714

CORRESPONDENCE

are unlikely to be replicated across independent studies.

In making 10 tests of the relationship between schizophrenic

births and influenza deaths, we aimed

to cover the entire period ofgestation plus the month of birth. We certainly did not regard the tests as

equally likely to show a significant result, since neuropathological evidence points to a disturbance of neurodevelopment in the second half of gestation (Roberts, 1991), and several previous studies have found a relationship between second or early third trimester

exposure

to

influenza

epidemics

and

schizophrenia (Mednick et al, 1988; Barr et a!, 1990; O'Callaghan et a!, 1991). Bearingin mind the existing evidence, the P-values of 0.02 for the relationships

between schizophrenic births and influenza deaths 2 and 3 months previously should be considered as further evidence in support of the maternal

viral infection hypothesis. Indeed, the lack of a significant effect of influenza in the first few months of gestation is exactly what we could have predicted

from the existing evidence. Nonetheless, we realise that our results alone are not conclusive, hence our statement that our report “¿adds to the current evidence

for

an

association

between

prenatal

Ventricle-brain ratio in schizophrenia Sm: I read with interest the paper by van Horn &

McManus (Journal, May 1992, 160, 687—697). The most interesting finding of the study is the negligible difference in ventricle—brain ratio (VBR) between patients with schizophrenia and control subjects. Testing the validity and reliability of the conducted meta-analysis by attempting to answer the ten questions put by Wilson & Henry (l992a,b) mdi cates

that

the

results

of

this

meta-analysis

are

questionable. The authors concluded, erroneously,

that the differences in VBR between patients and controls were smaller in studies where more stringent criteria for schizophrenia were employed, although they did not comment that such differences may be due to more than errors of measurements. The authors pooled data for meta-analysis regardless of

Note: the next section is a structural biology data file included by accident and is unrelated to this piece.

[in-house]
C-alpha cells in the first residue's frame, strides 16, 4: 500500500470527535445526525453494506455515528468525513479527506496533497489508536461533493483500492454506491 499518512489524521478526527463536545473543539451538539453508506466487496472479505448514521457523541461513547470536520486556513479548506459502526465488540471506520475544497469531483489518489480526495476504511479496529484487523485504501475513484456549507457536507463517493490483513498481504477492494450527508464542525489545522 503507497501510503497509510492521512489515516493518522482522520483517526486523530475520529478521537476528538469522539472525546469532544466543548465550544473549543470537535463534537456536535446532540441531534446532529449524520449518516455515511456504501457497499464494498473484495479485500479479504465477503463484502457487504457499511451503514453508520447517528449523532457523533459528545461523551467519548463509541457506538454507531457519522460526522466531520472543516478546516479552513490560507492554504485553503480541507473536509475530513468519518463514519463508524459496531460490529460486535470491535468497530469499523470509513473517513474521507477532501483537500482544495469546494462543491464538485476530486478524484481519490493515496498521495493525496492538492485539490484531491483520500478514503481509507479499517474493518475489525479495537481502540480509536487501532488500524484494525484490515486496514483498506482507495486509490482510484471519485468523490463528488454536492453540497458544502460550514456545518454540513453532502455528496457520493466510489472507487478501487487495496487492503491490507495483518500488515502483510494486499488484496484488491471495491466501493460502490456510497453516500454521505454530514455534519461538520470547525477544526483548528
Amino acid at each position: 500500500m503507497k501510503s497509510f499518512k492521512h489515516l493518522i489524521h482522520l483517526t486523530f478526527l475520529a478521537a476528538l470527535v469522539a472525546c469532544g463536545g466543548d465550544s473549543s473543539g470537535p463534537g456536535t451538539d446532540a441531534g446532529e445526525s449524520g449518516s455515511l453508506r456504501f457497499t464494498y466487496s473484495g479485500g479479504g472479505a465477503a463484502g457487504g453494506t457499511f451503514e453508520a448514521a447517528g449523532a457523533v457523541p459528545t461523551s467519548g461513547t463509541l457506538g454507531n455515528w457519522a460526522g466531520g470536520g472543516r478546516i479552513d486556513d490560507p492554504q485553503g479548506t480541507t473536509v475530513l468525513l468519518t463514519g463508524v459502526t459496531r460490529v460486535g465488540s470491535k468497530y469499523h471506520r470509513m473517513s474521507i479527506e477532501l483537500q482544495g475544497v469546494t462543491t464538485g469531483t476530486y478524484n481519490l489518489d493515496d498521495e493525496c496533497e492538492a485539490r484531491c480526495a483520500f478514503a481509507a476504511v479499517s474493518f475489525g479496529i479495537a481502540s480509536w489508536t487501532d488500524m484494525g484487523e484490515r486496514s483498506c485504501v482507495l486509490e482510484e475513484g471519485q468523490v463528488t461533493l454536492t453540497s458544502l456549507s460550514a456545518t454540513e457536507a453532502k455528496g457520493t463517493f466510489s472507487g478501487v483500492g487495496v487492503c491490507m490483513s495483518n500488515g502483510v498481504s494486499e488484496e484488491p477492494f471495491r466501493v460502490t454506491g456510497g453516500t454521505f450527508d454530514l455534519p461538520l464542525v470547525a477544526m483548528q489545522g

the methods of measurements used. To be more specific, the authors came to a conclusion that the largest difference in VBR between patients and

controls was found in studies that used DSM—I1I criteria. There were 19 studies which found signifi cant differences in VBR between patients and con

trols, and patients were diagnosed along the lines of DSM—III;in I 1 ofthese, computerised measurement

exposure to influenza epidemics and the later development of schizophrenia―.

of VBR was used, and in 8 studies hand planimetry

BARR,C. E., MEDNICK,S. A. & MUNIC-JORGENSEN, P. (1990)

expect with a high probability that the grand mean of VBR of patients included in the 11 and 8 studies,

was used. Ifschizophrenic patients have significantly

larger ventricles than normal controls one would Exposure

to influenza

epidemics

during

gestation

and adult

schizophrenia: a 40-year study. Archives of General Psychiatry, 47,869—874. HOWSON,C. & URBACH,P. (1988) Scientific Reasoning: the Bayesian Approach, Illinois: Open Court Publishing Company.

would be higher than the grand mean ofVBRs of the respective controls.

It happened

that the ages and

standard deviations ofVBR ofpatients and controls

[email protected], S. A., MACMOM, R., HUTTENEN, M. 0., ci al (1988) in the two groups of samples were comparable. We Adultschizophrenia followingprenatalexposuretoaninfluenza reanalysed the presented data. The first two-sample epidemic. Archives of General Psychiatry, 45, 189—192. analysis of the difference between the grand means of

O'CALLAGHAN,

E.,

SHAM,

P.

C.,

TARsI,

N.,

ci

al

(1991)

Schizophrenia after prenatal exposure to 1957 A2 influenza

epidemic.Lance:.337,1248-1250. Roaeais,G.(199l)Schizophrenia:aneuropathologicalperspective. British Journalof Psychiatry, 158,8—17. ROTHMAN, K. J.(l986)

Modern

Epidemiology.

Boston:

Little,

Brown

and Company.

P. C. [email protected] [email protected] R. M. MtiitaAY

Department of Psychological Medicine Institute of Psychiatry & King's College Hospital

De Crespigny Park London SE5 8AF

patients and controls (11 studies, computerised method of measurements)

revealed no significant

difference (1= 2.03, P>0.056; 95% CI for difference in means —¿0.049—3.660 and difference between means 1.8); nonparametric two-sample analysis revealed also no significant difference in the median or in ranks. The second two-sample analysis revealed a significant difference between the grand means of patients and controls (8 studies, hand planimetry as a method of measurements; t= 3.93, P'

Ventricle-brain ratio in schizophrenia.

714 CORRESPONDENCE are unlikely to be replicated across independent studies. In making 10 tests of the relationship between schizophrenic births a...
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